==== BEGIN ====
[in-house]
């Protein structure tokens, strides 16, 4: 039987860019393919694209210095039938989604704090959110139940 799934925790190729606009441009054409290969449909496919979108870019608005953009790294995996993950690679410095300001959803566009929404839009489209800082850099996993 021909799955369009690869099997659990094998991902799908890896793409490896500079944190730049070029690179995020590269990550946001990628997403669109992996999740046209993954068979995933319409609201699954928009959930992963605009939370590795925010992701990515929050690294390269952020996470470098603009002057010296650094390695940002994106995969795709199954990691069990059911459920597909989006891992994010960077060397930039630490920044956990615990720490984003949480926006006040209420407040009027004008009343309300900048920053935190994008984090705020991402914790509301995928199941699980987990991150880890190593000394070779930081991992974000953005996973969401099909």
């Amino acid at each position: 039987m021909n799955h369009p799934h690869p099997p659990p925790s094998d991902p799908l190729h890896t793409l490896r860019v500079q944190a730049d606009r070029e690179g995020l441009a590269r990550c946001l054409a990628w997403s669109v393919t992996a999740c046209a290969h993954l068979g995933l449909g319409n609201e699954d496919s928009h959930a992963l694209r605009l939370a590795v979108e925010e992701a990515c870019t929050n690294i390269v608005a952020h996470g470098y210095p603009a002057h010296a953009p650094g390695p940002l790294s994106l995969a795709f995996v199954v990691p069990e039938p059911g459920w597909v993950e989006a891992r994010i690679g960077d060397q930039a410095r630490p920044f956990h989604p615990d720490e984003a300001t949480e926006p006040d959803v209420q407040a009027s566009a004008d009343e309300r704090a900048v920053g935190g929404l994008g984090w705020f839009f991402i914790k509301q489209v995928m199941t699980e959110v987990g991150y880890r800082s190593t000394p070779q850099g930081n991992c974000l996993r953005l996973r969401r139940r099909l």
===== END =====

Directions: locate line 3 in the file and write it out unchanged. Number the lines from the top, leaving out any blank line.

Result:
């Amino acid at each position: 039987m021909n799955h369009p799934h690869p099997p659990p925790s094998d991902p799908l190729h890896t793409l490896r860019v500079q944190a730049d606009r070029e690179g995020l441009a590269r990550c946001l054409a990628w997403s669109v393919t992996a999740c046209a290969h993954l068979g995933l449909g319409n609201e699954d496919s928009h959930a992963l694209r605009l939370a590795v979108e925010e992701a990515c870019t929050n690294i390269v608005a952020h996470g470098y210095p603009a002057h010296a953009p650094g390695p940002l790294s994106l995969a795709f995996v199954v990691p069990e039938p059911g459920w597909v993950e989006a891992r994010i690679g960077d060397q930039a410095r630490p920044f956990h989604p615990d720490e984003a300001t949480e926006p006040d959803v209420q407040a009027s566009a004008d009343e309300r704090a900048v920053g935190g929404l994008g984090w705020f839009f991402i914790k509301q489209v995928m199941t699980e959110v987990g991150y880890r800082s190593t000394p070779q850099g930081n991992c974000l996993r953005l996973r969401r139940r099909l």